Schweitzer Mountain is Idaho’s biggest ski area, and within its 2,000 acres it has top quality skiing for everyone. It also has some of the best views of any ski resort in North America, across the deep blue waters of Lake Pend Oreille and the funky outdoor town of Sandpoint to the south and over endless mountain ridges in all other directions.
An enticing mix of wide, swooping blues and steeper, more demanding black and double-black diamonds had us tearing around the resort’s timber-rich front and back bowls like kids on Sunny Delight, and despite the near whiteout conditions the trees enabled us to enjoy a full day of action broken by two stops to refuel at the excellent Sky House summit restaurant.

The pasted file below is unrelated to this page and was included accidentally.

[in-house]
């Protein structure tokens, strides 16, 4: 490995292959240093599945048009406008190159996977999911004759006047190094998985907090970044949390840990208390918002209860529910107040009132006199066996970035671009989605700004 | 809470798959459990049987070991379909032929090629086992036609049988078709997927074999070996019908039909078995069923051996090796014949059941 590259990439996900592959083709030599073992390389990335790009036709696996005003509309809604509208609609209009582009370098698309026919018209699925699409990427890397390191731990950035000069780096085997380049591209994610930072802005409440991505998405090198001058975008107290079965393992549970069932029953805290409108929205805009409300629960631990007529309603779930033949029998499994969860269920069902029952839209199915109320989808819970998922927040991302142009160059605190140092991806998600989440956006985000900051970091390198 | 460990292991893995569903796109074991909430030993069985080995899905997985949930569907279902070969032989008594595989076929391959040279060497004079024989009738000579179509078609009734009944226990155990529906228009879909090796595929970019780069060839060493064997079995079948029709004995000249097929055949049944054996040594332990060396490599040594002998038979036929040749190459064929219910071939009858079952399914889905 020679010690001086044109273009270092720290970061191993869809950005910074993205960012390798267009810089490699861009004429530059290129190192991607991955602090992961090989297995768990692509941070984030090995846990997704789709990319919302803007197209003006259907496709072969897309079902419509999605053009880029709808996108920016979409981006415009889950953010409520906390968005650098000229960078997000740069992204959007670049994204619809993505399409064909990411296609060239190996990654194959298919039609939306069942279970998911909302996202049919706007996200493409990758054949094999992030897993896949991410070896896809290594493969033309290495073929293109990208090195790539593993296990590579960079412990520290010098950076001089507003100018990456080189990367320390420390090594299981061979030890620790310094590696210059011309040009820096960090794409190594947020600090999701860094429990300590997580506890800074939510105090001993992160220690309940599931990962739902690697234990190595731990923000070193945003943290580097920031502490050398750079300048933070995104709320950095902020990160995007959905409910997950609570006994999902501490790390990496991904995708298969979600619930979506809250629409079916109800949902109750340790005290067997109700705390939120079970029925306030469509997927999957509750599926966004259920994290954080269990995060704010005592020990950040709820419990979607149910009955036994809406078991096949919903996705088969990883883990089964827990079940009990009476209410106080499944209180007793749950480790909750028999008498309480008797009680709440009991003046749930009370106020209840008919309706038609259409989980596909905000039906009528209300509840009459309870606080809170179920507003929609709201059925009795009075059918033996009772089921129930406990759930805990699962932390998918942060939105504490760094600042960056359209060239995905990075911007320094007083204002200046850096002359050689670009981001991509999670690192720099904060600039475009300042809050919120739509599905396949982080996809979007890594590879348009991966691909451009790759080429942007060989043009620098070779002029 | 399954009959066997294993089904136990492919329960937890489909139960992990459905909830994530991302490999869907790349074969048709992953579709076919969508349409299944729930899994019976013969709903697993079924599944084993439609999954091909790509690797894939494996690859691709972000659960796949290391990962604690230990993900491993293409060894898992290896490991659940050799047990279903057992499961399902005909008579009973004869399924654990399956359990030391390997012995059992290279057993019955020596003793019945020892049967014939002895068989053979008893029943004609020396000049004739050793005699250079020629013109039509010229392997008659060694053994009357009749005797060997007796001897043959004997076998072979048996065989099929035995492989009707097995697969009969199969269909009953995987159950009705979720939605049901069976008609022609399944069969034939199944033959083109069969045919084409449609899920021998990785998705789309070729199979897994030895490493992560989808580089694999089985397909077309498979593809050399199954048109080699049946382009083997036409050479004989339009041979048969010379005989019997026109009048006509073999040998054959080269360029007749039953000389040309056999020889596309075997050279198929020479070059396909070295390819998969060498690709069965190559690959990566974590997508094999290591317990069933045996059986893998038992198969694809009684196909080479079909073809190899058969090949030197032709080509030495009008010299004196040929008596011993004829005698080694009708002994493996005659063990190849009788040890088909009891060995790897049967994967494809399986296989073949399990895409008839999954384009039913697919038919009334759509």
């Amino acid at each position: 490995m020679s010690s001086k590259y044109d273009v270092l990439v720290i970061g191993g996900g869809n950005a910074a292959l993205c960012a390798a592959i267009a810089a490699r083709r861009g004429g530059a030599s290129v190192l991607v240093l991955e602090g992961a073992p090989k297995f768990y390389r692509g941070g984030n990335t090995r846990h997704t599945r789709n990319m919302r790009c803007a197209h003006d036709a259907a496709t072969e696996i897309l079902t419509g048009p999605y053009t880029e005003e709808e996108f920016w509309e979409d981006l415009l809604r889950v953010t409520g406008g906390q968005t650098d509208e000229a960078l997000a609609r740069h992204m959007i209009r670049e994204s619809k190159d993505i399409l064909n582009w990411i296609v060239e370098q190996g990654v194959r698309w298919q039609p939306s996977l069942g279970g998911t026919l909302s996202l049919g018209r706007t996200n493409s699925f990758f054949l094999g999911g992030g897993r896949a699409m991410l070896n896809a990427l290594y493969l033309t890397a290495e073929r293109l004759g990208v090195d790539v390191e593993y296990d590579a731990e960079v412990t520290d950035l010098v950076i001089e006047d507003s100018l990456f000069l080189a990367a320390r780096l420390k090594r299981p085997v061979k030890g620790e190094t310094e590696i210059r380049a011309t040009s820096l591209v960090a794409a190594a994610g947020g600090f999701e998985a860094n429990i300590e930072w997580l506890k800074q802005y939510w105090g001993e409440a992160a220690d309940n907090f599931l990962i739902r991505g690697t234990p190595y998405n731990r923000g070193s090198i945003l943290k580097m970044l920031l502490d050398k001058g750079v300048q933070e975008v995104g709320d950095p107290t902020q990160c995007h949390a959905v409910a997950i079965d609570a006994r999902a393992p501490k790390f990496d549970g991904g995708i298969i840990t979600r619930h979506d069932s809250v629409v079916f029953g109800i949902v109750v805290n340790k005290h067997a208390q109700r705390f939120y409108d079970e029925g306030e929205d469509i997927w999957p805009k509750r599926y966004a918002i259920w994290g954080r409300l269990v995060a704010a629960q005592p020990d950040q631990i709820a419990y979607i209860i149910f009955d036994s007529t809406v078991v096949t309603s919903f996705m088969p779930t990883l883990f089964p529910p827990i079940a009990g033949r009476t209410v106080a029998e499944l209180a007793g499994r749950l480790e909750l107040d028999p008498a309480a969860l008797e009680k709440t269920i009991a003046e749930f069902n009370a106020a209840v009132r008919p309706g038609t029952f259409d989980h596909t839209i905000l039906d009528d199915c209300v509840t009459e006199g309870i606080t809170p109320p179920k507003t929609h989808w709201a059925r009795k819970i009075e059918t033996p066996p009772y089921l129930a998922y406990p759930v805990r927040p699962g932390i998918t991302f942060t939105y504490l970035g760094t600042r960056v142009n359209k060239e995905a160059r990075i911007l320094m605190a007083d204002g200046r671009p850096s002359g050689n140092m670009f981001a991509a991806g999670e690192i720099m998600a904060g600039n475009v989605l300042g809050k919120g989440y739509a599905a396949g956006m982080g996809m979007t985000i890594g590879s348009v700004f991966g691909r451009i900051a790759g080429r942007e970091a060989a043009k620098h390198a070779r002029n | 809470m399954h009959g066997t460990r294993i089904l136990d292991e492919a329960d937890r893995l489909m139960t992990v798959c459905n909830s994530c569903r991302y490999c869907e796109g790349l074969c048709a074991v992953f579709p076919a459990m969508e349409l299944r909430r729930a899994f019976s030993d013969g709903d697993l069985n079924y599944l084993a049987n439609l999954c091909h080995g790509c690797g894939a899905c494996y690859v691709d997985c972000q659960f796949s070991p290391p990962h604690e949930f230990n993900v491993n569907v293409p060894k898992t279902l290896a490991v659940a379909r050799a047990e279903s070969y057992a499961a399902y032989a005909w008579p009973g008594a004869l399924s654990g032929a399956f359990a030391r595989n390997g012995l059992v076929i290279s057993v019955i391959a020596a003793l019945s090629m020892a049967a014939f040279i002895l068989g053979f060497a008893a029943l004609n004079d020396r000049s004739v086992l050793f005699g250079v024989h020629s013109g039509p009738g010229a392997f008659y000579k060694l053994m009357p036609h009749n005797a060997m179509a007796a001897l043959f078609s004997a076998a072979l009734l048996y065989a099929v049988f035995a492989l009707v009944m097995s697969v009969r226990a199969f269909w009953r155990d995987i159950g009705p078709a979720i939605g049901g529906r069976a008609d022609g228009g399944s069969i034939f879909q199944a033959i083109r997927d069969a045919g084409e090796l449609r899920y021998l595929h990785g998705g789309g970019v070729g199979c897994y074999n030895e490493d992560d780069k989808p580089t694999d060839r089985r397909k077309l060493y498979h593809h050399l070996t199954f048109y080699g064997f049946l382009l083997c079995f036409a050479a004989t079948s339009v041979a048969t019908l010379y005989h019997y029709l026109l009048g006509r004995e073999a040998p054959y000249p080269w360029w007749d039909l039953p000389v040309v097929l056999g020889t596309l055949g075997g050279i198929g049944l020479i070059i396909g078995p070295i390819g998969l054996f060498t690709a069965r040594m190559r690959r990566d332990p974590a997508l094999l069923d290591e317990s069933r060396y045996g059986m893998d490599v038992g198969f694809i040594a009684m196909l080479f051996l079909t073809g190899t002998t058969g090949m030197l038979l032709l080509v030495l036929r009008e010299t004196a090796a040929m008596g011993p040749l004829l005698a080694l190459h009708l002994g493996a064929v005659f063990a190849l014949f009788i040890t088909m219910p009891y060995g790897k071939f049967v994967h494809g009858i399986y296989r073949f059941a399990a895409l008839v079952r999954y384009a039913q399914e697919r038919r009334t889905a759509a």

But it was the second day at Schweitzer that I was really looking forward to, when I got to sample the cat ski operation which runs from the resort’s 6,375 ft summit. Our guides James and Sean seemed to know just where to find trees with the perfect spacing, slopes with the perfect gradient and powder with the perfect fluffiness to make my last day in Idaho a classic; and just to round it all off, a bald eagle flew by just 20 feet overhead as I came to a halt on my penultimate run.
It doesn’t get much more American than that…
The Oregon leg of my trip can be done on a 10 day trip with Ski Safari which includes flights with Air Canada, room-only accommodation and SUV hire and costs from £1,850 per person based on two people travelling.